Information you'll need to hand
Before you start, it is very useful to have the following information to hand about the person who has died. This will make the task of completing any forms or documents much easier.
- National Insurance number
- NHS number
- date and place of birth
- date of marriage or civil partnership (if appropriate)
- Child Benefit number
- tax reference number
- organ donor card (if registered)
After a death you will have to act quickly if it was the wish of the deceased or the nearest relative to donate organs for transplant.
The next-of-kin will usually be approached to make sure they do not object to organ donation.
If the death has to be reported to the coroner, the coroner’s consent may be necessary before the organs or body can be donated. A medical certificate must be issued before any organs can be removed or the body donated for medical teaching.
The doctor attending will advise on procedure. After organ donation, the body is released to the relatives.
First five days
- notify the family doctor
- register the death at the relevant Registrar's Office, except where the death has been referred to the Coroner
- find the will - the deceased person's solicitor may have a copy if you can't find one
- begin funeral arrangements - you will need to check the will for any special requests
- if relevant, a completed Form 36 should be sent to the local Social Security or Jobs & Benefits office regarding the deceased's benefits (given to you when you register the death; read the reverse to see if it applies)
- if the person who has died was receiving any benefits or tax credits you can contact the Bereavement Service
- if the deceased was the first named on an insurance policy, make contact as early as possible to check that you are still insured
Surviving relatives and friends of the deceased may need to make a new will. You don't need to do this urgently, but it's important to ask a solicitor about this as soon as you can.
If there is a will
Contact the executor if this isn't you. This person is usually nominated in the will to sort out the deceased's affairs. They can then start the process of applying for probate.
If there is no will
- decide who will apply to sort out the deceased's affairs
- contact the Probate Registry to apply for 'letters of administration'
Find out more about what to do if there is no will.
Who to tell
As well as informing people who are close to the person, in many cases you'll need to close down accounts, or cancel or change insurance details, subscriptions, agreements, payments or direct debits.
Here's a list to help you keep track. You can print it off and cross through the ones that don't apply:
- relatives and friends
- the relevant Tax Office
- National Insurance Contributions Office if they were self-employed (to cancel payments)
- Child Benefit Office (at latest within eight weeks)
- Land & Property Services (LPS) if they paid rates or were in receipt of Housing Benefit/Rate Relief
- UK Identity and Passport Service or Irish Passport office to return and cancel a passport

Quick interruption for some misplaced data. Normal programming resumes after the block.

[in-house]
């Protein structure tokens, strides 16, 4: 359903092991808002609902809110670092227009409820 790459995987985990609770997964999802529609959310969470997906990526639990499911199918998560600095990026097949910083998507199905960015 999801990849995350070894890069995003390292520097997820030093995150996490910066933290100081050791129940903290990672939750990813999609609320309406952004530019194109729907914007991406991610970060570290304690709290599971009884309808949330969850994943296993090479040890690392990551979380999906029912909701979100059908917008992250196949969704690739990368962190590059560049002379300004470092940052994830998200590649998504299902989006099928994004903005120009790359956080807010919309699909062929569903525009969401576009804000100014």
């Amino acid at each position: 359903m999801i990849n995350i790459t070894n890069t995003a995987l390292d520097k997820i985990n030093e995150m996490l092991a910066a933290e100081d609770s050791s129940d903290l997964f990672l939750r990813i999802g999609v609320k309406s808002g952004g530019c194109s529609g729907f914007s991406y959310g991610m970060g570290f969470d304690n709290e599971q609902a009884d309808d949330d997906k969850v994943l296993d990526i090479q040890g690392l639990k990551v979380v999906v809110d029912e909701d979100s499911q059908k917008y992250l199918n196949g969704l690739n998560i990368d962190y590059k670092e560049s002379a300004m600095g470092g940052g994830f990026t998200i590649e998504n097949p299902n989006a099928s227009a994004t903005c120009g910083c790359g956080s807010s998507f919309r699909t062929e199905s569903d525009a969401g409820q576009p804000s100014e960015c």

- Driver Vehicle Agency (DVA) to return any driving licence, cancel car tax or return car registration documents/change ownership
- Local councils in Northern Ireland
- general insurance companies for home, car, travel or medical
- pension providers
- life insurance companies
- banks and building societies
- mortgage provider
- hire purchase or loan companies
- credit card providers and any store cards
Utilities and household contacts
- landlord or local authority if they rented a property
- any private organisation/agency providing home help
- utility companies if accounts were in the deceased's name
- Royal Mail if mail needs re-directing
- TV/internet companies with which the deceased had subscriptions
Other people or organisations to tell
- Bereavement Register and Deceased Preference Service to remove the deceased's name from mailing lists and databases
- clubs, trade unions, associations with seasonal membership for cancellation and refunds
- church or regular place of worship
- social groups the deceased belonged
- anyone the deceased owed money to
- anyone who owed the deceased money
Benefits and financial help
You may be able to claim certain benefits and one-off payments if you lived with or were dependent on the deceased. Time limits apply, so contact your nearest Social Security or Jobs & Benefits office as soon as possible to find out.
- Contact Social Security or Jobs & Benefits Office
- make a claim for Bereavement Allowance
- make a claim for Widowed Parents Allowance
- make a claim for a Bereavement Payment
- make a claim for a Funeral Payment
If you pay rates you may also be eligible for rate relief and exclusions like Lone Pensioner Allowance or Housing Benefit/Rate Relief.
Advice, support and comfort for the bereaved
After the death of a loved one, general advice and support is available from doctors, solicitors and social services. There are many organisations that can also offer help according to your particular circumstances.
You can get practical help from a number of people and organisations, for example:
- funeral director
- family doctor
- welfare officers and personnel departments at your workplace
- priest or minister of religion
- local social services
- local Citizens Advice Bureau
A health visitor or district nurse who attended the deceased may also be able to help. If death was in a hospital, ask the sister or hospital chaplain.
You may feel that you want to talk with someone sympathetic who is outside your immediate family or with people who have been through a similar experience. Below is a list of organisations that provide help and support to the bereaved.
- age NI
- Cruse Bereavement Care
- The Lullaby Trust
- The Miscarriage Association
- Support After Murder and Manslaughter (SAMM)
- The Terrence Higgins Trust (AIDS or HIV)
- Survivors of Bereavement by Suicide
- Child Bereavement UK